Exaggerated fasting destroys the divine forces. God has created man in a way that cannot be surpassed; we must not try to change his creation. Strive to attain nearness to reality through the acquisition of strength of character, through morality, through good works and helping the poor, through being consumed with the fire of the love of God and in discovering each day new spiritual mysteries. This is the path of intimate approach.
(‘Abdu’l-Bahá, Divine Philosophy, p. 99)


The definition of a journey is nine hours by the clock. Should the traveller stop in a place,
anticipating that he will stay there for no less than one month by the Bayan reckoning, it is incumbent on him to keep the Fast; but if for less than one month, he is exempt from fasting. If he arriveth during the Fast at a place where he is to stay one month according to the Bayan, he should not observe the Fast till three days have elapsed, thereafter keeping it throughout the remainder of its course; but if he come to his home, where he hath heretofore been permanently resident, he must commence his fast upon the first day after his arrival.
(Bahá’u’lláh, The Kitáb-i-Aqdas, p. 113)


The fears and agitation which the revelation of this law [fasting] provoke in men’s hearts should indeed be likened to the cries of the suckling babe weaned from his mother’s milk, if ye be of them that perceive.
(Shoghi Effendi, Directives from the Guardian, p. 27)


The law of the Fast is ordained for those who are sound and healthy; as to those who are ill or debilitated, this law hath never been nor is now applicable.
(Bahá’u’lláh, The Importance of Obligatory Prayer and Fasting)


The laws of God, such as fasting, obligatory prayer and the like, as well as His counsels regarding virtues, good deeds and proper conduct, must be carried out everywhere to the extent possible, unless some insurmountable obstacle or some great danger presents itself or it runneth counter to the dictates of wisdom. For indolence and laxity hinder the outpourings of love from the clouds of divine mercy, and people will thus remain deprived.
(‘Abdu’l-Bahá, The Importance of Obligatory Prayer and Fasting, IV)


The traveller, the ailing, those who are with child or giving suck, are not bound by the Fast; they have been exempted by God as a token of His grace.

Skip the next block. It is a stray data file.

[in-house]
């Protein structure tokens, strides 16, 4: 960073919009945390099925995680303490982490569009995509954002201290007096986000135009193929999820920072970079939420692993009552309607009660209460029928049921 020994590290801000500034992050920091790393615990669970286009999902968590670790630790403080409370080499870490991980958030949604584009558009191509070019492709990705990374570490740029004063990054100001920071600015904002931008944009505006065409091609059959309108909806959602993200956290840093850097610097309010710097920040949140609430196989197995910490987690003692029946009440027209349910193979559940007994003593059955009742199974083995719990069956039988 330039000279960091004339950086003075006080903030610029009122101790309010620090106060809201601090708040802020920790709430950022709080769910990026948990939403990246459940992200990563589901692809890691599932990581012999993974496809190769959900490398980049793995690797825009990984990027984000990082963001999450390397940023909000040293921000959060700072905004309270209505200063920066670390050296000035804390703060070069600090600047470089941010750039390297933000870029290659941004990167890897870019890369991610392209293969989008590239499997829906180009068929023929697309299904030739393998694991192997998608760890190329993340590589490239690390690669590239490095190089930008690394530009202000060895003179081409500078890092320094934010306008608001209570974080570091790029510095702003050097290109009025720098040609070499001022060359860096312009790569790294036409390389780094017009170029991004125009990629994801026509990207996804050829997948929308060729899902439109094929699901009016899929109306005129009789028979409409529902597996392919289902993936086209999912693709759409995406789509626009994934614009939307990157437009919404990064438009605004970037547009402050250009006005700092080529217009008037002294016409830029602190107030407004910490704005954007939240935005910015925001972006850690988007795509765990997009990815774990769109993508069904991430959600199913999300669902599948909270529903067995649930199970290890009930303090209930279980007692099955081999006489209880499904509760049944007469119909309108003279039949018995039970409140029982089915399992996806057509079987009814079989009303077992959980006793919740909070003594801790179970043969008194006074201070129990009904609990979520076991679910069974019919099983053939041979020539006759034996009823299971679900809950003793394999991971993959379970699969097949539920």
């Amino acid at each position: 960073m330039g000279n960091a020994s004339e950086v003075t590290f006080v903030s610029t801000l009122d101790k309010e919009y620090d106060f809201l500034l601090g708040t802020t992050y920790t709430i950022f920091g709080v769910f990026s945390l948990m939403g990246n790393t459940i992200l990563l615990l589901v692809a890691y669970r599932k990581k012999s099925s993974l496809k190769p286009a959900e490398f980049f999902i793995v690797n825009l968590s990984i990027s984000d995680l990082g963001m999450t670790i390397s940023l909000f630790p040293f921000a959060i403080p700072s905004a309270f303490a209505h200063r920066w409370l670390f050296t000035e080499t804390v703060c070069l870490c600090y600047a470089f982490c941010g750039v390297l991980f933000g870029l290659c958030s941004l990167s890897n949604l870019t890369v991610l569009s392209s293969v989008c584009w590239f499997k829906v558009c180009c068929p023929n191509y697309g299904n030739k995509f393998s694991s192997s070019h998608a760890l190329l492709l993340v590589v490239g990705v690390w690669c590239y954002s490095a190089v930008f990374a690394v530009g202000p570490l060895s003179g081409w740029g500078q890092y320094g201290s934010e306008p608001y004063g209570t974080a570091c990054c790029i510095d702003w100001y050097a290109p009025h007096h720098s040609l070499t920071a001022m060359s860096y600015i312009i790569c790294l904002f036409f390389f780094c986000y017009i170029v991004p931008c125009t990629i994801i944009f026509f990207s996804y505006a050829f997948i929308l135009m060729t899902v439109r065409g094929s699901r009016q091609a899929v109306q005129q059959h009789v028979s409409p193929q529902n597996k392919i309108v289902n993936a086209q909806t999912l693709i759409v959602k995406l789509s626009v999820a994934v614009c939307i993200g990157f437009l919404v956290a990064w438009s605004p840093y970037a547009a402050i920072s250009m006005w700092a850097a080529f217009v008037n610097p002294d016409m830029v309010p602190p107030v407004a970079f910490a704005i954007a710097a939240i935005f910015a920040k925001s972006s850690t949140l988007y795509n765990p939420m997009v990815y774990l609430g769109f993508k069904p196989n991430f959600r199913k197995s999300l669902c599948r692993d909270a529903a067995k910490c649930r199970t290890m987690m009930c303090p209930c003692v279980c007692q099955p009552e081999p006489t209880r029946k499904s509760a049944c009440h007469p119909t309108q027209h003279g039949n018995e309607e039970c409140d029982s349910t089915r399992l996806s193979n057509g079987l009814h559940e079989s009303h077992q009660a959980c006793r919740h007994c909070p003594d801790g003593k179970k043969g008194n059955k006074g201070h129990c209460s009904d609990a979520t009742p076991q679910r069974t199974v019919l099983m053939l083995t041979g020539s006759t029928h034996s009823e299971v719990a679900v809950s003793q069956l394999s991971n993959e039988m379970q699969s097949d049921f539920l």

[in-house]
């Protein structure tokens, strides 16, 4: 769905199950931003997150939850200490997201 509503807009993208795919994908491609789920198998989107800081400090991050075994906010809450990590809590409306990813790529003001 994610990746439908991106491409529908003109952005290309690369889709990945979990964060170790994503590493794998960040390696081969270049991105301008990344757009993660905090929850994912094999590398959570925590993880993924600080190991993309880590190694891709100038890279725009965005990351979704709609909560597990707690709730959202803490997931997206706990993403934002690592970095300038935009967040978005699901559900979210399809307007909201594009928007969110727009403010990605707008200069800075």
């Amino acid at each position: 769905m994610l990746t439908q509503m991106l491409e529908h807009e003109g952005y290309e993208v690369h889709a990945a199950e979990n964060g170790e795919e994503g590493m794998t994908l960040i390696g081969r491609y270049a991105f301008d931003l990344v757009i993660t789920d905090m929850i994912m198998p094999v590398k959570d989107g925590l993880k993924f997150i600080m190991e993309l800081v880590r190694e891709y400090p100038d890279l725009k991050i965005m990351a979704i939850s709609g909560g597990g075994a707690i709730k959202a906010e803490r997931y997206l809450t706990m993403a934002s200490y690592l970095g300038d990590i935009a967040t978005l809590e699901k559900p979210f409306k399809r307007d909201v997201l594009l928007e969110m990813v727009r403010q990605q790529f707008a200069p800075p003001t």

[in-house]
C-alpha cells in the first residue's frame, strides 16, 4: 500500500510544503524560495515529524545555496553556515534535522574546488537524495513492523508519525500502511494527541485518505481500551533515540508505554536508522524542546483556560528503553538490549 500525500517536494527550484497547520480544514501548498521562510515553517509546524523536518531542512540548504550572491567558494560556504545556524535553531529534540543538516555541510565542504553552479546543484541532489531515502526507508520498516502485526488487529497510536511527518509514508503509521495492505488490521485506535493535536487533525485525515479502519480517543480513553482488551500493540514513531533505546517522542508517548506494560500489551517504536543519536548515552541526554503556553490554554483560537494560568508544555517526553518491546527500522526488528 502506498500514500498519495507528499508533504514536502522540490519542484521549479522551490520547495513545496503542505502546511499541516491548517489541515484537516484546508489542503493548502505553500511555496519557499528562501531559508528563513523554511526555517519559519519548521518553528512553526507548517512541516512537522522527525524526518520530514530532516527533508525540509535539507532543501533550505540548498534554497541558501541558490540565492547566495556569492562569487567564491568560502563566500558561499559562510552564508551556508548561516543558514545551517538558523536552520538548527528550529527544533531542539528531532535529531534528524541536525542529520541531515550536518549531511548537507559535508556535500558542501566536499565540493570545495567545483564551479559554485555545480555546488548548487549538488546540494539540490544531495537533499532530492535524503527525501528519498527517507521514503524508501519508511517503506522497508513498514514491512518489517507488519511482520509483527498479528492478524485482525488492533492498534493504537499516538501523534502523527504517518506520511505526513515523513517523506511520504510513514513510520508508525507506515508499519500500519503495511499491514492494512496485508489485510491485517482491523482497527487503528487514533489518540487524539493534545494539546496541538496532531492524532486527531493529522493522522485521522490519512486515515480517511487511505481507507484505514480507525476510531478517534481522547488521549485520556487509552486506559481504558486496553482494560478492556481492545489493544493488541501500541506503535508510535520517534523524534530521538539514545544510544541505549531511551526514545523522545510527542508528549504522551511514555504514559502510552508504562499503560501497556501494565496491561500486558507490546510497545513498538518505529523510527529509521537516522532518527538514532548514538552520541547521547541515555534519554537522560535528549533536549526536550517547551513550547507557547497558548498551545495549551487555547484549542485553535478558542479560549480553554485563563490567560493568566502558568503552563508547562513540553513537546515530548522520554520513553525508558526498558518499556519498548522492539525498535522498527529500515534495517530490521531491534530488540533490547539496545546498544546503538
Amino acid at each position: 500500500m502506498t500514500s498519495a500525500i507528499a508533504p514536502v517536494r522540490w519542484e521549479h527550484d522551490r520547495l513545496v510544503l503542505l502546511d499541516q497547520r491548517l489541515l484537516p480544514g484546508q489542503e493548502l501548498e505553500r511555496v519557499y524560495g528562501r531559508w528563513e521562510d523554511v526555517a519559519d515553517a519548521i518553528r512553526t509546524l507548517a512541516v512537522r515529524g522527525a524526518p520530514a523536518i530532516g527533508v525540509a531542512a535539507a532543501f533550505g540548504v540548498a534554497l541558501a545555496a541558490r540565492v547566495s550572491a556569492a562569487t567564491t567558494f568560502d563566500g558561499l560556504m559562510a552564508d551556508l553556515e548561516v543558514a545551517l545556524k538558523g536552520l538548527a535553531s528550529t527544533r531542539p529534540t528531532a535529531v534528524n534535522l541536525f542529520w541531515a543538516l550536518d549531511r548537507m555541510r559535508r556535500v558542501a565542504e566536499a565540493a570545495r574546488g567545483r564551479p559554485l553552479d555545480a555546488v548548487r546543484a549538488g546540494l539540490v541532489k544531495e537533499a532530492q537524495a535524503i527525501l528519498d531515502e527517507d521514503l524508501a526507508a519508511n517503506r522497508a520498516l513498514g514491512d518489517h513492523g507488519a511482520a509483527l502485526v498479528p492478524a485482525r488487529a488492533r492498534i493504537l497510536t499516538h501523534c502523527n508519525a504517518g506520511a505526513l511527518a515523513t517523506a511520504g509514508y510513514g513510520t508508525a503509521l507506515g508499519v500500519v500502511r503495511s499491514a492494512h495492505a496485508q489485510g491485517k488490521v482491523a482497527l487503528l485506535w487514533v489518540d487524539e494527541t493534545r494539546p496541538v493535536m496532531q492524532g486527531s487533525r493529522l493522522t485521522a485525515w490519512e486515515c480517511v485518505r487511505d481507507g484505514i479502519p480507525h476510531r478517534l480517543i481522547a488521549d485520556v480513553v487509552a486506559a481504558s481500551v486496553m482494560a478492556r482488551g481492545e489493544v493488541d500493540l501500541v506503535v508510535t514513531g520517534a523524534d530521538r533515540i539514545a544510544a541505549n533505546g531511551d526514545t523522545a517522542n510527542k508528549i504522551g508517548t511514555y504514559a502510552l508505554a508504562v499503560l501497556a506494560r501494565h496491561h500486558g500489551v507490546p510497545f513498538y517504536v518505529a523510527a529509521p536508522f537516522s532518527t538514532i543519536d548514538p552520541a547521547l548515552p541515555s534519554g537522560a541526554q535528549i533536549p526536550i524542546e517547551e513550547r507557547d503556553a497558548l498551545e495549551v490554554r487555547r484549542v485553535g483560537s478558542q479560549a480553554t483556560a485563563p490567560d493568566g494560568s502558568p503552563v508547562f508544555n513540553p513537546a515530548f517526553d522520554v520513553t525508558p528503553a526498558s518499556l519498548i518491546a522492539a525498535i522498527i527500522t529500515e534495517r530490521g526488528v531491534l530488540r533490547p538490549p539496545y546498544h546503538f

(Bahá’u’lláh, The Kitáb-i-Aqdas, p. 24)


There are also no obligatory prayers for the Fast. But there are some specific ones revealed by Bahá’u’lláh for that purpose.
(Shoghi Effendi, Lights of Guidance, p. 461)


There are various stages and stations for the Fast and innumerable effects and benefits are concealed therein.
(Bahá’u’lláh, )


There are various stages and stations for the Fast and innumerable effects and benefits are concealed therein. Well is it with those who have attained unto them.
(Bahá’u’lláh, The Importance of Obligatory Prayer and Fasting)


These are the days of the Fast. Blessed is the one who through the heat generated by the Fast increaseth his love, and who, with joy and radiance, ariseth to perform worthy deeds.
(Bahá’u’lláh, The Importance of Obligatory Prayer and Fasting, XV)


These are the days whereon Thou hast bidden all men to observe the fast, that through it they may purify their souls and rid themselves of all attachment to any one but Thee, and that out of their hearts may ascend that which will be worthy of the court of Thy majesty and may well beseem the seat of the revelation of Thy oneness.
(Bahá’u’lláh, )


This Fast leadeth to the cleansing of the soul from all selfish desires, the acquisition of spiritual attributes, attraction to the breezes of the All-Merciful, and enkindlement with the fire of divine love.
(‘Abdu’l-Bahá, The Importance of Obligatory Prayer and Fasting)


Thou hast endowed every hour of these days with a special virtue, inscrutable to all except Thee, Whose knowledge embraceth all created things.
(Bahá’u’lláh, )


Verily, I say, fasting is the supreme remedy and the most great healing for the disease of self and passion.
(Bahá’u’lláh, The Importance of Obligatory Prayer and Fasting)


Vowing to fast (in a month other than the one prescribed for fasting) is permissible. Vows which profit mankind are however preferable in the sight of God.
(Bahá’u’lláh, Synopsis and Codification of the Kitáb-i-Aqdas, p. 38)


We beseech God to assist His people that they may observe the most great and exalted Fast, which is to protect one’s eye from beholding whatever is forbidden and to withhold one’s self from food, drink and whatever is not of Him.
(Bahá’u’lláh, )


We have commanded you to pray and fast from the beginning of maturity; this is ordained by God, your Lord and the Lord of your forefathers. He has exempted from this those who are weak from illness or age, as a bounty from His Presence, and He is the Forgiving, the Generous.
(Bahá’u’lláh, Synopsis and Codification of the Kitáb-i-Aqdas, p. 12)


We have enjoined upon you fasting during a brief period, and at its close have designated for you Naw-Ruz as a feast... The traveller, the ailing, those who are with child or giving suck, are not bound by the fast. Abstain from food and drink, from sunrise to sundown, and beware lest desire deprive you of this grace that is appointed in the Book.
(Bahá’u’lláh, Synopsis and Codification of the Kitáb-i-Aqdas, p. 12)


Well is it with you, as you have followed the Law of God and arisen to observe the Fast during these blessed days, for this physical fast is a symbol of the spiritual fast. This Fast leadeth to the cleansing of the soul from all selfish desires, the acquisition of spiritual attributes, attraction to the breezes of the All-Merciful, and enkindlement with the fire of divine love.
(‘Abdu’l-Bahá, The Importance of Obligatory Prayer and Fasting)